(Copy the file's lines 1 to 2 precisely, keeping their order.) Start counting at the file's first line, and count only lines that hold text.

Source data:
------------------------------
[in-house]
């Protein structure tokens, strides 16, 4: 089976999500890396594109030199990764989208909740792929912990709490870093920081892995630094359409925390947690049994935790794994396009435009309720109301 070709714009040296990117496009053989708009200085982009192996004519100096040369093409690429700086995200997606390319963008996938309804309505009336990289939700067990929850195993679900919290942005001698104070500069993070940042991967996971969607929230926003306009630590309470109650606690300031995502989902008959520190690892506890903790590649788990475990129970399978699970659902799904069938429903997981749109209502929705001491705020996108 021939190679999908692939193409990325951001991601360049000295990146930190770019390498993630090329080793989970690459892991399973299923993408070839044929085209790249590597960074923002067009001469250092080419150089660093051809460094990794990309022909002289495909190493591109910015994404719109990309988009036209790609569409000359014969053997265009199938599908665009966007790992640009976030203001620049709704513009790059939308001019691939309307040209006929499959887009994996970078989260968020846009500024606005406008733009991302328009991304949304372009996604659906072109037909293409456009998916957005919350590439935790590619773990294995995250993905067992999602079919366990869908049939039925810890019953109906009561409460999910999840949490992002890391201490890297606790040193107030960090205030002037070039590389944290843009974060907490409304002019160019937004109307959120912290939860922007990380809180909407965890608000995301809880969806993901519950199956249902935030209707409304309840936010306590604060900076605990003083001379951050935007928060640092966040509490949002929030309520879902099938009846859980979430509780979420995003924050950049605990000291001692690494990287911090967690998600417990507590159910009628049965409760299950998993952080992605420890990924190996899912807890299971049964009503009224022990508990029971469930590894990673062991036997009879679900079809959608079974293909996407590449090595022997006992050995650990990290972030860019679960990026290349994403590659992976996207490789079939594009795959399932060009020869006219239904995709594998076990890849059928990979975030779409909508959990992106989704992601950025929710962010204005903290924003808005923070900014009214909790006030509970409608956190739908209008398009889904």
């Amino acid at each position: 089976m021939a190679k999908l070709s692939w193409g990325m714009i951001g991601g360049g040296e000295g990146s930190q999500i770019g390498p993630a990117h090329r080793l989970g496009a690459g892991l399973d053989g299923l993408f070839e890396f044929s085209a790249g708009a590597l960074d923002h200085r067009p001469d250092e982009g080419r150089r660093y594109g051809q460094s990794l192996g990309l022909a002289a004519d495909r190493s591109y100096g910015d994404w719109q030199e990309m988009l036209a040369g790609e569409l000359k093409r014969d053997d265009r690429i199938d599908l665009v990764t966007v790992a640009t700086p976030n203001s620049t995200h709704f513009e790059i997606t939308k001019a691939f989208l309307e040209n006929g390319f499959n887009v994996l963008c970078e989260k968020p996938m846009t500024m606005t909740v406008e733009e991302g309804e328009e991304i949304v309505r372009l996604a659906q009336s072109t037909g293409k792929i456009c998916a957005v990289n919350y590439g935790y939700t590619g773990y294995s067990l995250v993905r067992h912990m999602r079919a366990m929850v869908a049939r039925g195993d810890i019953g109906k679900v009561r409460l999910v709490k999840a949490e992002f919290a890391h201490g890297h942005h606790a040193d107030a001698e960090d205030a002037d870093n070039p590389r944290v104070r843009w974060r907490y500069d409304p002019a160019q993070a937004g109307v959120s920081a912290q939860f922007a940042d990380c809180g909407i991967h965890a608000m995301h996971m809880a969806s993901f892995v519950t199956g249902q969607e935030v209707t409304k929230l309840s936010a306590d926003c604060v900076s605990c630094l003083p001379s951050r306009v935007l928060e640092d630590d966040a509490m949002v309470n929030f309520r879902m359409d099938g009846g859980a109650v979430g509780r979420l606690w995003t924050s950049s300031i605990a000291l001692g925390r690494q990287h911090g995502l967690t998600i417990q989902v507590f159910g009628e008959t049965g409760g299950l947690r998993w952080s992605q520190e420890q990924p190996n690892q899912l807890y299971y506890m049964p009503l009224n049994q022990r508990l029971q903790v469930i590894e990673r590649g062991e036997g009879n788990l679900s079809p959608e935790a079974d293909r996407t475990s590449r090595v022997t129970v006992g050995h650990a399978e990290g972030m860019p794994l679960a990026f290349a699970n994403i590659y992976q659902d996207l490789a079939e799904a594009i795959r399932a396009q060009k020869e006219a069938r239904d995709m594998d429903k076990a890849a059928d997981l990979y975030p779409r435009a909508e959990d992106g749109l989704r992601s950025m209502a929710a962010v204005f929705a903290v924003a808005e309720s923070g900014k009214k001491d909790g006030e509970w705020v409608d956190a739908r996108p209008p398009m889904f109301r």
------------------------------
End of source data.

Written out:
[in-house]
């Protein structure tokens, strides 16, 4: 089976999500890396594109030199990764989208909740792929912990709490870093920081892995630094359409925390947690049994935790794994396009435009309720109301 070709714009040296990117496009053989708009200085982009192996004519100096040369093409690429700086995200997606390319963008996938309804309505009336990289939700067990929850195993679900919290942005001698104070500069993070940042991967996971969607929230926003306009630590309470109650606690300031995502989902008959520190690892506890903790590649788990475990129970399978699970659902799904069938429903997981749109209502929705001491705020996108 021939190679999908692939193409990325951001991601360049000295990146930190770019390498993630090329080793989970690459892991399973299923993408070839044929085209790249590597960074923002067009001469250092080419150089660093051809460094990794990309022909002289495909190493591109910015994404719109990309988009036209790609569409000359014969053997265009199938599908665009966007790992640009976030203001620049709704513009790059939308001019691939309307040209006929499959887009994996970078989260968020846009500024606005406008733009991302328009991304949304372009996604659906072109037909293409456009998916957005919350590439935790590619773990294995995250993905067992999602079919366990869908049939039925810890019953109906009561409460999910999840949490992002890391201490890297606790040193107030960090205030002037070039590389944290843009974060907490409304002019160019937004109307959120912290939860922007990380809180909407965890608000995301809880969806993901519950199956249902935030209707409304309840936010306590604060900076605990003083001379951050935007928060640092966040509490949002929030309520879902099938009846859980979430509780979420995003924050950049605990000291001692690494990287911090967690998600417990507590159910009628049965409760299950998993952080992605420890990924190996899912807890299971049964009503009224022990508990029971469930590894990673062991036997009879679900079809959608079974293909996407590449090595022997006992050995650990990290972030860019679960990026290349994403590659992976996207490789079939594009795959399932060009020869006219239904995709594998076990890849059928990979975030779409909508959990992106989704992601950025929710962010204005903290924003808005923070900014009214909790006030509970409608956190739908209008398009889904």